Women in Agriculture: Amy Batal

Animal production has always fascinated Amy Batal. Growing up in Agoura Hills, California, she worked at a ranch throughout high school. Batal graduated college with an animal sciences degree from California Polytechnic State University, went on to Iowa State University for a master’s degree in animal nutrition, and then earned her Ph.D in the same subject – all in less than 10 years.

For the last three years, Batal has worked at Sanderson Farms in the role of Nutritionist. As Sanderson Farms’ Corporate Nutritionist, Batal oversees all aspects of the feed the company gives to its chickens. She collaborates with Sanderson Farms’ purchasers to determine which suppliers to use and monitors the supply to make sure it is up to par. Batal says negotiating with suppliers for the best prices is a part of her job she particularly enjoys.

“I work to ensure that we’re getting only the best ingredients. We don’t buy anything until we have confirmed the source and supply, making sure it meets our quality control standards,” said Batal. “Sanderson Farms is a low-cost producer; however, we are willing to pay more to get the quality ingredients needed to keep our chickens healthy.”

Because Sanderson Farms is vertically integrated, the company maintains complete control over what goes into the feed. Batal is the person responsible for formulating the diet that all Sanderson Farms chickens are fed. She decides which vitamins and minerals, and how many, will be mixed in along with other ingredients, such as corn and soy. In addition to nutrition, Batal’s duties center around production. She works with broilers and breeders and visits family farmers to observe bird health.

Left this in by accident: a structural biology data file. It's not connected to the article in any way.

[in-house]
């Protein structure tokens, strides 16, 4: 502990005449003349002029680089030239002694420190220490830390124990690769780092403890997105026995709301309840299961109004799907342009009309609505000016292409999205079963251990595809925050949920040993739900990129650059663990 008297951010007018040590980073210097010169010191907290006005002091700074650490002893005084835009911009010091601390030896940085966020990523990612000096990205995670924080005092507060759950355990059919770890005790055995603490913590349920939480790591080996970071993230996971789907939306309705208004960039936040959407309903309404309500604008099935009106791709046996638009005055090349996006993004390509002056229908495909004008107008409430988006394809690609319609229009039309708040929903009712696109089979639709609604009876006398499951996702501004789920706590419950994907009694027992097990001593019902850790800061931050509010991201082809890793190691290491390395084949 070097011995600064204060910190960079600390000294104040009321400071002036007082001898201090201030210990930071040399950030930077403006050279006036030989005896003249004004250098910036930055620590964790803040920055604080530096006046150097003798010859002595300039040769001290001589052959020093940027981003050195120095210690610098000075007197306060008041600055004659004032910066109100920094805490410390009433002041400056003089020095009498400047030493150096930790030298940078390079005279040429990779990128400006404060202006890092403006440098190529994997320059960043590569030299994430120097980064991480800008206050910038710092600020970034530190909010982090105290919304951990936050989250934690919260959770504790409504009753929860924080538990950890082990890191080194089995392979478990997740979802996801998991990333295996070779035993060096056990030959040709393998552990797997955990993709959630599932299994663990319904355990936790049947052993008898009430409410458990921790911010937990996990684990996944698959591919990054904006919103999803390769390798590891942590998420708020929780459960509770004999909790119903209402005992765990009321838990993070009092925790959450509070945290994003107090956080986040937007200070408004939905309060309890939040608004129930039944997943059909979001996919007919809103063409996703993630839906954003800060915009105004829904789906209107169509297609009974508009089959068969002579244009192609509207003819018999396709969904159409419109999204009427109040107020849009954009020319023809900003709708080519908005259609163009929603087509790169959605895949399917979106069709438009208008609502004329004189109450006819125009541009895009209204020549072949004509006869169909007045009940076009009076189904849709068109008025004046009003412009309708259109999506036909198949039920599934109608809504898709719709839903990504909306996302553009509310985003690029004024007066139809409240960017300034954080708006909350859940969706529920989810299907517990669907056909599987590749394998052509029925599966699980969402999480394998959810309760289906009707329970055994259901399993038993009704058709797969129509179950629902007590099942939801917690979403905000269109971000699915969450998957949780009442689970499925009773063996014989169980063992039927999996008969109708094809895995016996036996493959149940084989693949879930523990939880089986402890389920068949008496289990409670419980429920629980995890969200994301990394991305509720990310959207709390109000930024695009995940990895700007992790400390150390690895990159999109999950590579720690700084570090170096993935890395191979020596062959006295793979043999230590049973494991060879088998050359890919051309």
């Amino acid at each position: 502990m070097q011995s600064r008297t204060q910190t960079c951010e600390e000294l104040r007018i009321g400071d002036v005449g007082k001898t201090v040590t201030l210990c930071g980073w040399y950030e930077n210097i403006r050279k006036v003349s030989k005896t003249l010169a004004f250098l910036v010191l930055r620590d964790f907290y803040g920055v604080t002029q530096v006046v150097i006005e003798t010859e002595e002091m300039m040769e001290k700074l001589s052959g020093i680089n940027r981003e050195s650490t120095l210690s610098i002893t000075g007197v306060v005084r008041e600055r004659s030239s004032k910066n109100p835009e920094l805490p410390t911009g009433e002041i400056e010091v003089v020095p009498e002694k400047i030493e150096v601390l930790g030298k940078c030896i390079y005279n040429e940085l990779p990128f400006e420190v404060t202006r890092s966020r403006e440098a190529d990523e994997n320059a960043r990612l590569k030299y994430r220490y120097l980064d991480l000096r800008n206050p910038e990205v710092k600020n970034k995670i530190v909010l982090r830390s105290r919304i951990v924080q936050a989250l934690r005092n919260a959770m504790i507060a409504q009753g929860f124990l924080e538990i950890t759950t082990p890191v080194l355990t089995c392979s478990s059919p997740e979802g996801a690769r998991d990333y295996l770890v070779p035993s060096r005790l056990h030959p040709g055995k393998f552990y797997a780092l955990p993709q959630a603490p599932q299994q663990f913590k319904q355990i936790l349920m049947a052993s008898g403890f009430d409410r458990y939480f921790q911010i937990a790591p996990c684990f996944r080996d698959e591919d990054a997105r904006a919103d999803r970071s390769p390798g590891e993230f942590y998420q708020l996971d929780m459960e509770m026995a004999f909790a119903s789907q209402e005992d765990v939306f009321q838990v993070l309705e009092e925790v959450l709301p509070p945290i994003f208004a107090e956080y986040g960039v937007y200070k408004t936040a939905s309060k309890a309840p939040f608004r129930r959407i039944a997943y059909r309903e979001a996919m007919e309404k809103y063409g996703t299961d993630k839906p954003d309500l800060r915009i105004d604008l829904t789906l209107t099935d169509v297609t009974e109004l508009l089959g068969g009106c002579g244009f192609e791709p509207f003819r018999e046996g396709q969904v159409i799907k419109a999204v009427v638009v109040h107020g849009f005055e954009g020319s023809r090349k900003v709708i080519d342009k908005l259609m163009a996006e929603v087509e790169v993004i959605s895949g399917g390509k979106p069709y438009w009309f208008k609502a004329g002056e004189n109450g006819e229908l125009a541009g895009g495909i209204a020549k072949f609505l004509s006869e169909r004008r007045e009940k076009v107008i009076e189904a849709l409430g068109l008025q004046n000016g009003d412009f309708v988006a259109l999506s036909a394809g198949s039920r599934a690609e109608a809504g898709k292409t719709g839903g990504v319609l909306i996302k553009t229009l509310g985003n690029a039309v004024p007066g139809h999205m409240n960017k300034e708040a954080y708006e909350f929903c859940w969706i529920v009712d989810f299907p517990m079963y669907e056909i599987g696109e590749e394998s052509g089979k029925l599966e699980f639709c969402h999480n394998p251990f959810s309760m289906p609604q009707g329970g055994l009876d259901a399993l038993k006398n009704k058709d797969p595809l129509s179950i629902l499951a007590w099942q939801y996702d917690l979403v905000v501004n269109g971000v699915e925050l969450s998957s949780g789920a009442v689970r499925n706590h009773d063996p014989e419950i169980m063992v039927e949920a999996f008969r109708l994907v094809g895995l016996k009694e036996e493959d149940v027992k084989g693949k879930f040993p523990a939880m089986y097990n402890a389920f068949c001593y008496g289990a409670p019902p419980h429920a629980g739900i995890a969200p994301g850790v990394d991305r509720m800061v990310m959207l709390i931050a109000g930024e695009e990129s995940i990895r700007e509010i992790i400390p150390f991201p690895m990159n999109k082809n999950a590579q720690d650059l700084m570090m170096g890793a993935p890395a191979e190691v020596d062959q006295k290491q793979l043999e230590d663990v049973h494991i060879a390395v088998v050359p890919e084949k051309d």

“It’s rewarding to see how the diets I created have a positive effect on the animals, whether it’s health or better feed conversion,” said Batal. “We do a lot of research on how to make the most efficient feed. Much of our research is related to animal health.”

Some trends within the poultry industry may be popular with consumers, but detrimental to bird health and environmental sustainability. Batal says that the no antibiotics ever and all-vegetable fed chicken trends are concerning.

“Chickens are not vegetarians. Feeding these birds an all-vegetable diet is not the healthy thing to do,” said Batal. “It’s not best for our environment or the birds. There is a reason that chickens are omnivores in the wild.”

At Batal’s level of management, in nutrition and production, she has few female counterparts across the industry. She says that this gap is less about discrimination and more about women not applying for these types of jobs.

“Women aren’t looking for these positions, because they often aren’t aware of them. There are many opportunities for women in the ag industry, but you have to be your biggest sales person.” said Batal. “You can’t change anyone’s mind by telling them they need to change their mind. The biggest thing women can do to help is work hard, be assertive, and stay confident.”